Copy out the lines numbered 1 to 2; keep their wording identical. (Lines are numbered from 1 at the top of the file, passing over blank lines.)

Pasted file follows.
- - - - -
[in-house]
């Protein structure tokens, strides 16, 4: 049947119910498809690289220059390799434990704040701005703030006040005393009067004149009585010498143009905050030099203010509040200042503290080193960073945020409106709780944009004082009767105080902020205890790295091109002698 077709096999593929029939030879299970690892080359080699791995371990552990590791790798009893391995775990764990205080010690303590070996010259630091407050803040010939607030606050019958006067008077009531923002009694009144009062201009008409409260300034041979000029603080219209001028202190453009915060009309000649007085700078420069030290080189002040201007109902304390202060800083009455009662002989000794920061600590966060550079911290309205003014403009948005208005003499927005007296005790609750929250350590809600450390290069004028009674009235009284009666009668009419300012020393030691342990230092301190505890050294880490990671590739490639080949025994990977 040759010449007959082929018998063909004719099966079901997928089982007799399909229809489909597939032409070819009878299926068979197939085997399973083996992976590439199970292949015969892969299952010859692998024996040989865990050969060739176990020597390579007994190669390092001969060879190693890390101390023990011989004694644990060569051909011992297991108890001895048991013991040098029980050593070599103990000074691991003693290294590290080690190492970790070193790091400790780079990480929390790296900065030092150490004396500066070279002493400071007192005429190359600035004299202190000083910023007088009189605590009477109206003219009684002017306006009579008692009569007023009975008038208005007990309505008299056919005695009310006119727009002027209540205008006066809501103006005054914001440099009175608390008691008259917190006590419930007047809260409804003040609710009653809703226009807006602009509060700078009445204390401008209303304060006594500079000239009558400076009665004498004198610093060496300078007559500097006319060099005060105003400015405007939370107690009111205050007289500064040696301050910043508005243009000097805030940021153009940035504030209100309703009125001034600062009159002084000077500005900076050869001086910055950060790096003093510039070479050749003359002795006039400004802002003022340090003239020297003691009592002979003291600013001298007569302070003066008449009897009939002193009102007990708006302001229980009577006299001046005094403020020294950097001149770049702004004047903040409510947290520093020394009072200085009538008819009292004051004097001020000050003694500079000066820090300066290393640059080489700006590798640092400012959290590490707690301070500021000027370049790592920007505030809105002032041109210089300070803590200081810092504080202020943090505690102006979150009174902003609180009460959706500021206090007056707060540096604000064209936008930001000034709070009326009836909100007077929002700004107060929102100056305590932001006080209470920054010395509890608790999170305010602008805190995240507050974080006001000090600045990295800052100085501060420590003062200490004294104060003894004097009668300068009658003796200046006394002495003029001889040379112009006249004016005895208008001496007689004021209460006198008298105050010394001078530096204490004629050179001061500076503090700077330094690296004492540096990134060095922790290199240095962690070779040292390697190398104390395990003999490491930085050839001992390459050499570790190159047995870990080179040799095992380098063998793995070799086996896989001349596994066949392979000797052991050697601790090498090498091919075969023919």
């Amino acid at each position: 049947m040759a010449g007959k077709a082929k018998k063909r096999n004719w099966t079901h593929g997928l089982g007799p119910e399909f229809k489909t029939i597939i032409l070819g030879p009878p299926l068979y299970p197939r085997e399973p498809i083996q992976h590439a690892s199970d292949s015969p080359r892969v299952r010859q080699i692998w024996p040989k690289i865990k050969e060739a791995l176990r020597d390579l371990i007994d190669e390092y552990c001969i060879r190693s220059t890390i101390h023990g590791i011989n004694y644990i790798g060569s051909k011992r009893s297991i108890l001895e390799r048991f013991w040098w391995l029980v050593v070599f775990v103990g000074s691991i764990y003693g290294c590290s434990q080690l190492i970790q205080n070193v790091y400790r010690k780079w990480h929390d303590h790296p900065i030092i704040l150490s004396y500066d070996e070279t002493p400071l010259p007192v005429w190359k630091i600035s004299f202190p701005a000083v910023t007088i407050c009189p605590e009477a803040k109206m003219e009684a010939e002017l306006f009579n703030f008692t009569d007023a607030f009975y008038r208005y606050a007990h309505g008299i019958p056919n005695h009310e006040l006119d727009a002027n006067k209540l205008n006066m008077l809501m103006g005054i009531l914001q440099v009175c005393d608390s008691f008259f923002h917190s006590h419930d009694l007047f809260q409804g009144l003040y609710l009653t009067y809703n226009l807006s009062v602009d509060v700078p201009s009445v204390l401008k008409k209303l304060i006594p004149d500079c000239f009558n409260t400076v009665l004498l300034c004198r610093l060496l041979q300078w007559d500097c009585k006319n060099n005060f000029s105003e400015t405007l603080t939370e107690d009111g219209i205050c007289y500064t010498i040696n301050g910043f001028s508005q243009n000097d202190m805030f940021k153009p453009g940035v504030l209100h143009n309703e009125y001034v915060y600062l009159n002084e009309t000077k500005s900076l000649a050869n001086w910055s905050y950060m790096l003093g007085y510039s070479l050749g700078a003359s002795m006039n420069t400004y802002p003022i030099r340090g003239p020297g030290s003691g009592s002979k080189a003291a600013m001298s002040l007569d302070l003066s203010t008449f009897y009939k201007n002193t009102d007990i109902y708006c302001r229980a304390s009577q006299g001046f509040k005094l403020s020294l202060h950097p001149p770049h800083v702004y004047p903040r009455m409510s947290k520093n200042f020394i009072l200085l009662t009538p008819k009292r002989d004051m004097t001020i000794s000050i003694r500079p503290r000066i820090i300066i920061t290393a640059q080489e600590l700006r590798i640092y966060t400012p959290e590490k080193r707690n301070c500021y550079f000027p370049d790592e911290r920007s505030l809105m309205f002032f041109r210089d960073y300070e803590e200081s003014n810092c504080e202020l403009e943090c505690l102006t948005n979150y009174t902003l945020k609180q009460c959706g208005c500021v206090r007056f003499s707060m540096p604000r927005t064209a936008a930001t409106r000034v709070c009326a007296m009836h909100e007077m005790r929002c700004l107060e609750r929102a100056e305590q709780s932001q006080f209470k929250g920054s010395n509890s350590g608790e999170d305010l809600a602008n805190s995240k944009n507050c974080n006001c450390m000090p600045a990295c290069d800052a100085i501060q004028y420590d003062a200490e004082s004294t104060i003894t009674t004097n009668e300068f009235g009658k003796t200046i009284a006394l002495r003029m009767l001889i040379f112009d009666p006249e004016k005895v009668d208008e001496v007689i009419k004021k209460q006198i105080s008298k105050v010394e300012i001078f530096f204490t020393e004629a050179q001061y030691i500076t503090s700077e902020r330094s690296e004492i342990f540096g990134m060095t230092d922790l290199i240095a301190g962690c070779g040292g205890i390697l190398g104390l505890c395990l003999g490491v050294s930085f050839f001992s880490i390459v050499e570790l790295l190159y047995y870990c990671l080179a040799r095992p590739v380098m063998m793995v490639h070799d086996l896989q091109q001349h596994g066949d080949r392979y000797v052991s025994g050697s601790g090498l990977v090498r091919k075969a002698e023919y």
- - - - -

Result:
[in-house]
């Protein structure tokens, strides 16, 4: 049947119910498809690289220059390799434990704040701005703030006040005393009067004149009585010498143009905050030099203010509040200042503290080193960073945020409106709780944009004082009767105080902020205890790295091109002698 077709096999593929029939030879299970690892080359080699791995371990552990590791790798009893391995775990764990205080010690303590070996010259630091407050803040010939607030606050019958006067008077009531923002009694009144009062201009008409409260300034041979000029603080219209001028202190453009915060009309000649007085700078420069030290080189002040201007109902304390202060800083009455009662002989000794920061600590966060550079911290309205003014403009948005208005003499927005007296005790609750929250350590809600450390290069004028009674009235009284009666009668009419300012020393030691342990230092301190505890050294880490990671590739490639080949025994990977 040759010449007959082929018998063909004719099966079901997928089982007799399909229809489909597939032409070819009878299926068979197939085997399973083996992976590439199970292949015969892969299952010859692998024996040989865990050969060739176990020597390579007994190669390092001969060879190693890390101390023990011989004694644990060569051909011992297991108890001895048991013991040098029980050593070599103990000074691991003693290294590290080690190492970790070193790091400790780079990480929390790296900065030092150490004396500066070279002493400071007192005429190359600035004299202190000083910023007088009189605590009477109206003219009684002017306006009579008692009569007023009975008038208005007990309505008299056919005695009310006119727009002027209540205008006066809501103006005054914001440099009175608390008691008259917190006590419930007047809260409804003040609710009653809703226009807006602009509060700078009445204390401008209303304060006594500079000239009558400076009665004498004198610093060496300078007559500097006319060099005060105003400015405007939370107690009111205050007289500064040696301050910043508005243009000097805030940021153009940035504030209100309703009125001034600062009159002084000077500005900076050869001086910055950060790096003093510039070479050749003359002795006039400004802002003022340090003239020297003691009592002979003291600013001298007569302070003066008449009897009939002193009102007990708006302001229980009577006299001046005094403020020294950097001149770049702004004047903040409510947290520093020394009072200085009538008819009292004051004097001020000050003694500079000066820090300066290393640059080489700006590798640092400012959290590490707690301070500021000027370049790592920007505030809105002032041109210089300070803590200081810092504080202020943090505690102006979150009174902003609180009460959706500021206090007056707060540096604000064209936008930001000034709070009326009836909100007077929002700004107060929102100056305590932001006080209470920054010395509890608790999170305010602008805190995240507050974080006001000090600045990295800052100085501060420590003062200490004294104060003894004097009668300068009658003796200046006394002495003029001889040379112009006249004016005895208008001496007689004021209460006198008298105050010394001078530096204490004629050179001061500076503090700077330094690296004492540096990134060095922790290199240095962690070779040292390697190398104390395990003999490491930085050839001992390459050499570790190159047995870990080179040799095992380098063998793995070799086996896989001349596994066949392979000797052991050697601790090498090498091919075969023919």